D.M. Thomas





CHASTITY VEIL: Universal headdress, often highly ornamental, consisting of telepathy-blocks (usually in the form of jewels) fixed to the critical points of the skull. (First used c.2800.)

-- from the Revised Anglamerican Dictionary

He raped her. Ripped the filaments from her skull.
She pleaded, by their home, their children, but
he tore the jewels off, mad with desire
to know her, to entirely penetrate,
like some Europa-storming bull.

A topaz -- and he was in her in a flash;
he saw his bulging eyes leer down, smelt
the beastly courage he had drunk, he heard
blood pounding at her eardrums, felt
mind cleaving open as the stones

went . . . diamond -- and he flinched at her
emotions . . . onyx
-- and one hammer-thought -- HE’LL KILL ME . . .
sapphire -- and vestigial memory
rushed into him -- a girl beneath her father,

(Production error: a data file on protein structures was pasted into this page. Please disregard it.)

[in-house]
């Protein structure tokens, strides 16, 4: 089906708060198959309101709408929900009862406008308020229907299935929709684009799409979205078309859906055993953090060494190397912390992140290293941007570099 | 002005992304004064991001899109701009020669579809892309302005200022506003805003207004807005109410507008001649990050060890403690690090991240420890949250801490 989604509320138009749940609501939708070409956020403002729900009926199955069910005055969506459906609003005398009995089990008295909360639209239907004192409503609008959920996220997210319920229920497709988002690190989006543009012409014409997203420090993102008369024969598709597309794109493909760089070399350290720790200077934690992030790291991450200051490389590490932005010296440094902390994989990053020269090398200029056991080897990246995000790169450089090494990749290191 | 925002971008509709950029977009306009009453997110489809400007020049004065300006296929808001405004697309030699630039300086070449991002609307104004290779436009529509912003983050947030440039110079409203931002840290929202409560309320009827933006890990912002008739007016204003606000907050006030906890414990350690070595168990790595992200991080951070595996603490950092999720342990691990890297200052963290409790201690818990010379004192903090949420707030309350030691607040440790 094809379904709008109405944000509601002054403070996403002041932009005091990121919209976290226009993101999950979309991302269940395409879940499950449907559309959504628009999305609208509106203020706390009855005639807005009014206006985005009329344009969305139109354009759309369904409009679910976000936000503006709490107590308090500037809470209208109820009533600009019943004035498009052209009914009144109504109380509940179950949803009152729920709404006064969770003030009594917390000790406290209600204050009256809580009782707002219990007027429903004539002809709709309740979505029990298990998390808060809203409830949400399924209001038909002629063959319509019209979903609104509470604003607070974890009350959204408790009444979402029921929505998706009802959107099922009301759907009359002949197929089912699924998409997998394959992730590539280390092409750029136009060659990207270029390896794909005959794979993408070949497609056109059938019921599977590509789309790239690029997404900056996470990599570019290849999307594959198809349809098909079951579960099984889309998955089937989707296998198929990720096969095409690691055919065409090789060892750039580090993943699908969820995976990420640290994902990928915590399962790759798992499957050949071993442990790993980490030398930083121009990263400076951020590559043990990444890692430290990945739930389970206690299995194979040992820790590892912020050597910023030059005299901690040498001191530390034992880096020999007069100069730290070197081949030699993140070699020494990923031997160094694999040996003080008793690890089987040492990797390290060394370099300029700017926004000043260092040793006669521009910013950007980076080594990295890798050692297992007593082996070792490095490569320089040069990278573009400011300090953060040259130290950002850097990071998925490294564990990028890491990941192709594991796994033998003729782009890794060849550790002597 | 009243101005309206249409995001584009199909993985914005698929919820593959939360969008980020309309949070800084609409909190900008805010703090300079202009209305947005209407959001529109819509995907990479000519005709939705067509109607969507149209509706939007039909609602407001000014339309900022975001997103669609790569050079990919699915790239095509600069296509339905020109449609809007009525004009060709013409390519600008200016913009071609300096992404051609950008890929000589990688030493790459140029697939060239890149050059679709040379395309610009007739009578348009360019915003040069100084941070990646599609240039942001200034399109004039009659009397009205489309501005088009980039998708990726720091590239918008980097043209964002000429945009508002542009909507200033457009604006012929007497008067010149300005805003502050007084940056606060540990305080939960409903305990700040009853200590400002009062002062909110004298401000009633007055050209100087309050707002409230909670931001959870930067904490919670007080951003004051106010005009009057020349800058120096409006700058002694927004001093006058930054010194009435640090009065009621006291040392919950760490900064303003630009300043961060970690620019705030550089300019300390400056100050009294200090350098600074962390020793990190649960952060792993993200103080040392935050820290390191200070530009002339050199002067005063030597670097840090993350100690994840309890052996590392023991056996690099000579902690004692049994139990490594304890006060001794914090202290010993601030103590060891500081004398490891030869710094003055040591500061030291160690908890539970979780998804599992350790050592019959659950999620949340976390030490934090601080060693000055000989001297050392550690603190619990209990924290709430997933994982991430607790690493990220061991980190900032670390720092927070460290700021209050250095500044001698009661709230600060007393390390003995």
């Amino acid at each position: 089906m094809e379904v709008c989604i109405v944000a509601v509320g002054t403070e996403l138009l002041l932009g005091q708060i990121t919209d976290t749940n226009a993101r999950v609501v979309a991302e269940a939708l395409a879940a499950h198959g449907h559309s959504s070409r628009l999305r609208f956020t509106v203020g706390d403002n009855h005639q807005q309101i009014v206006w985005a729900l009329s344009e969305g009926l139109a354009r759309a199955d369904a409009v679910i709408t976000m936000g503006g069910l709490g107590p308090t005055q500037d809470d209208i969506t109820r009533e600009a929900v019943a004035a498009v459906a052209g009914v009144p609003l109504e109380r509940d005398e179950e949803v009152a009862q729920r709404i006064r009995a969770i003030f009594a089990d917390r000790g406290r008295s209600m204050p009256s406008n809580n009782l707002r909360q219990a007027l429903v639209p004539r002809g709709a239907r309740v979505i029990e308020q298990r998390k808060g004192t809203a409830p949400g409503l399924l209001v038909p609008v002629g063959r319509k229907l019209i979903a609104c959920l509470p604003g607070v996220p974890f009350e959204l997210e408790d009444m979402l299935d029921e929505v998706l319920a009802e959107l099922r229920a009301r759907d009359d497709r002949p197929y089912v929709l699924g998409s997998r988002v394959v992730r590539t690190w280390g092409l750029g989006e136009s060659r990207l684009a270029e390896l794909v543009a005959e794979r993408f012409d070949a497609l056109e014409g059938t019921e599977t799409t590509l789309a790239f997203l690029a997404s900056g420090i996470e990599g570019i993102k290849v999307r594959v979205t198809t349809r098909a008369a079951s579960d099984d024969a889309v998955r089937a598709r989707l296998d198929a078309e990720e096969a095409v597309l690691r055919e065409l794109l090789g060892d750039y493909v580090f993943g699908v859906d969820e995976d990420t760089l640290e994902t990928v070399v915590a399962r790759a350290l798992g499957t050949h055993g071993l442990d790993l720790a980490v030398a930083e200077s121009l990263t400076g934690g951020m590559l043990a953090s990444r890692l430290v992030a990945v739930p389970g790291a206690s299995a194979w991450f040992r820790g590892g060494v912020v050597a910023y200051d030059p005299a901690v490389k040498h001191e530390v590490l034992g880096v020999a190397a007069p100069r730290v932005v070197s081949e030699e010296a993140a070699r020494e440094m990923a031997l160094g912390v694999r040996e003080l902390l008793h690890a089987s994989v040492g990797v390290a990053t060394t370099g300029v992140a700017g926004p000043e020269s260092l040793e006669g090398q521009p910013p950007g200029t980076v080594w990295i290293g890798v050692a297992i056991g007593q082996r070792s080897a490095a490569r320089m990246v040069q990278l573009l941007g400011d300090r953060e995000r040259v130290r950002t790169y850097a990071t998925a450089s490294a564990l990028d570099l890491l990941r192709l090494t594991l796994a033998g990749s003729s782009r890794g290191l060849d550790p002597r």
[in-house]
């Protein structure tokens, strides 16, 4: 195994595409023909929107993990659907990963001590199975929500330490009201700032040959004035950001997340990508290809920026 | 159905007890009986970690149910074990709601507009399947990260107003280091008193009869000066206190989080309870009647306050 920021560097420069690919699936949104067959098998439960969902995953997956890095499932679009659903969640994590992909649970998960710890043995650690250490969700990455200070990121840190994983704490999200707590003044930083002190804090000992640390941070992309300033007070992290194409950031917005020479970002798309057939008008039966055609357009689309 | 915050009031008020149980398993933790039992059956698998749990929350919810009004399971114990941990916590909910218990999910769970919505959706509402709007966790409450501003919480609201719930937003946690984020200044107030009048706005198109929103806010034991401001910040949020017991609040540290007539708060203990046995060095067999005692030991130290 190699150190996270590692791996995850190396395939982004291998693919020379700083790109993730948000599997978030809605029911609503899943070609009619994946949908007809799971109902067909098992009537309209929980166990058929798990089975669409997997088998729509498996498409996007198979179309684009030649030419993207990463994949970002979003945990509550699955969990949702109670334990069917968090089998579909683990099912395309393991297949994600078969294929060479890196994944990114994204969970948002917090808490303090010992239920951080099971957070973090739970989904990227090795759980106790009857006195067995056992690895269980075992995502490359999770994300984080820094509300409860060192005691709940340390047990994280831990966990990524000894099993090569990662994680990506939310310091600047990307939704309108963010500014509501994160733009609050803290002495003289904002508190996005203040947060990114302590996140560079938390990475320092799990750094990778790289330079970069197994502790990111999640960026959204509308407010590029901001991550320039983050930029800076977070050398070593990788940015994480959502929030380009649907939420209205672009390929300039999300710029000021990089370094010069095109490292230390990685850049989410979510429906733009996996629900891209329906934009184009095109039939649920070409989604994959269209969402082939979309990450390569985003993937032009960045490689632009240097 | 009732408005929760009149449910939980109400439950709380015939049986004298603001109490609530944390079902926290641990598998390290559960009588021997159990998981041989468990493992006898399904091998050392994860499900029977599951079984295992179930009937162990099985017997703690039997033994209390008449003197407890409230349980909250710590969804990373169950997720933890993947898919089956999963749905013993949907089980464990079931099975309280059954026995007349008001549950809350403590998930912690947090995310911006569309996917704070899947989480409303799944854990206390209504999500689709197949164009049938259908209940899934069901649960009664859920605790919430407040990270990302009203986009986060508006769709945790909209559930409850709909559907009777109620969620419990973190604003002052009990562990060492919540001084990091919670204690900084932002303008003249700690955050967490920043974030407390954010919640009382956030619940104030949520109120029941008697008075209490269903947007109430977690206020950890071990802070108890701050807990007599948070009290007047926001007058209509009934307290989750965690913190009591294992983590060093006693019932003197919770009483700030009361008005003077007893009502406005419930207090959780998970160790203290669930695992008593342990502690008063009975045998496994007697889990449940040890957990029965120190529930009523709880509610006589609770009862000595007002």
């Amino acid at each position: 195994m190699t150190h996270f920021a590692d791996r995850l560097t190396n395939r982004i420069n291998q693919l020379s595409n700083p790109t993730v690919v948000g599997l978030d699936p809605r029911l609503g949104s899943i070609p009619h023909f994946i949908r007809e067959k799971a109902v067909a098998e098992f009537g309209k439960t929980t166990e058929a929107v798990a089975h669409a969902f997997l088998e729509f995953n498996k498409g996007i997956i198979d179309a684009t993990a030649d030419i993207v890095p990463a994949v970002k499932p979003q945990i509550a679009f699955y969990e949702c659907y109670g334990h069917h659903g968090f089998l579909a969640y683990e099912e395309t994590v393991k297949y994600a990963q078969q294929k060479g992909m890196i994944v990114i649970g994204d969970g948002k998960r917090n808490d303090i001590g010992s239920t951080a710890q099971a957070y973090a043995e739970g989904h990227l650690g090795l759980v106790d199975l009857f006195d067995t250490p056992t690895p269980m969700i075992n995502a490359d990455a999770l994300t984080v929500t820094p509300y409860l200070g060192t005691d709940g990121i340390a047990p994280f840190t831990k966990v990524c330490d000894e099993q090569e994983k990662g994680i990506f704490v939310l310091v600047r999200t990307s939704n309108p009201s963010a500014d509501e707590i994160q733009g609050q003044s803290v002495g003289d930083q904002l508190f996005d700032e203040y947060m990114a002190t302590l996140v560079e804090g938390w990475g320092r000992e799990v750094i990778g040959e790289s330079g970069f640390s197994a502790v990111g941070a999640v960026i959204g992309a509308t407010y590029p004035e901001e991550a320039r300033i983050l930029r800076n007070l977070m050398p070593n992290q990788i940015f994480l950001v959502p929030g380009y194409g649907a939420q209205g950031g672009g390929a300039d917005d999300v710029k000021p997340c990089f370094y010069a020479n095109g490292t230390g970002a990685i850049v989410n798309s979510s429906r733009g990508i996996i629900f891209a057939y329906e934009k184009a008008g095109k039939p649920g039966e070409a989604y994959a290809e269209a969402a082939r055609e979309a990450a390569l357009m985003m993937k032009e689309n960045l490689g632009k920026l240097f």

on a blue quilt; with the more terrible
revelations of times she’d lifted jewels
willingly . . . which horned an urge to kill
in earnest this wombed softness he
screamed in; and since he had come nude,

and she could not help but see, he re-
re-felt his lust, being carboned in her brain,
she re-re-felt the hysteria
that he re-felt, so he re-re-re-felt --
Their bedroom infinite: two facing mirrors.

Blood and black hairs on the ripped veil.

[Originally published 1968, reprinted in Holding Your Eight Hands: An Anthology of Science Fiction Verse (Doubleday, 1969).]

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D.M. THOMAS was a successful poet before he achieved fame with his third novel, The White Hotel (1981), a modern classic, translated into more than thirty languages. He has won the Orwell Prize for biography and a Cholmondeley Award for poetry.

He lives with his wife Angela in his native Cornwall.